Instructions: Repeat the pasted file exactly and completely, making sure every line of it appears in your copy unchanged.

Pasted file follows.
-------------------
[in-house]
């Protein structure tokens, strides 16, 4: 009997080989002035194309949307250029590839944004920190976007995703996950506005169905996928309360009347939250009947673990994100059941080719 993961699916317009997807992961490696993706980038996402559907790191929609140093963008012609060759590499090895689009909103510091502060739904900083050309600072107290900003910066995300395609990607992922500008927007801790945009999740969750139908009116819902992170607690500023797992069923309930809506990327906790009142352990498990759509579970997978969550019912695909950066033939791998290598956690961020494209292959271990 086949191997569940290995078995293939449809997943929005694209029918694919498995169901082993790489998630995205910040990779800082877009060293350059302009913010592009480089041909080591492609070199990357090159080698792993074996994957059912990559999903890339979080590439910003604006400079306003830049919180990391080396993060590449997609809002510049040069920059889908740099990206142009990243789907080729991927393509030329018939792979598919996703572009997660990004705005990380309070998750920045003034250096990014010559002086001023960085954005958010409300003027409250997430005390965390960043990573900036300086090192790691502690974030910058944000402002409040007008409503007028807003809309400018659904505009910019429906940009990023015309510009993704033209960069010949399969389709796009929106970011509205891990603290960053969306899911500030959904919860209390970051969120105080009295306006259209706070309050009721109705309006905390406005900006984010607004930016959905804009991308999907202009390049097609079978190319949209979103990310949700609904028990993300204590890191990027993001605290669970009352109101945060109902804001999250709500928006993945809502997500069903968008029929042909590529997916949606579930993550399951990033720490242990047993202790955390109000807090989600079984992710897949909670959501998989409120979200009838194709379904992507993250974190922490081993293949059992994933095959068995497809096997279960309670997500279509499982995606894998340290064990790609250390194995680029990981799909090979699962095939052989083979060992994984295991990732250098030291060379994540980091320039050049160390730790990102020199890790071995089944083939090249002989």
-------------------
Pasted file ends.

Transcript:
[in-house]
């Protein structure tokens, strides 16, 4: 009997080989002035194309949307250029590839944004920190976007995703996950506005169905996928309360009347939250009947673990994100059941080719 993961699916317009997807992961490696993706980038996402559907790191929609140093963008012609060759590499090895689009909103510091502060739904900083050309600072107290900003910066995300395609990607992922500008927007801790945009999740969750139908009116819902992170607690500023797992069923309930809506990327906790009142352990498990759509579970997978969550019912695909950066033939791998290598956690961020494209292959271990 086949191997569940290995078995293939449809997943929005694209029918694919498995169901082993790489998630995205910040990779800082877009060293350059302009913010592009480089041909080591492609070199990357090159080698792993074996994957059912990559999903890339979080590439910003604006400079306003830049919180990391080396993060590449997609809002510049040069920059889908740099990206142009990243789907080729991927393509030329018939792979598919996703572009997660990004705005990380309070998750920045003034250096990014010559002086001023960085954005958010409300003027409250997430005390965390960043990573900036300086090192790691502690974030910058944000402002409040007008409503007028807003809309400018659904505009910019429906940009990023015309510009993704033209960069010949399969389709796009929106970011509205891990603290960053969306899911500030959904919860209390970051969120105080009295306006259209706070309050009721109705309006905390406005900006984010607004930016959905804009991308999907202009390049097609079978190319949209979103990310949700609904028990993300204590890191990027993001605290669970009352109101945060109902804001999250709500928006993945809502997500069903968008029929042909590529997916949606579930993550399951990033720490242990047993202790955390109000807090989600079984992710897949909670959501998989409120979200009838194709379904992507993250974190922490081993293949059992994933095959068995497809096997279960309670997500279509499982995606894998340290064990790609250390194995680029990981799909090979699962095939052989083979060992994984295991990732250098030291060379994540980091320039050049160390730790990102020199890790071995089944083939090249002989």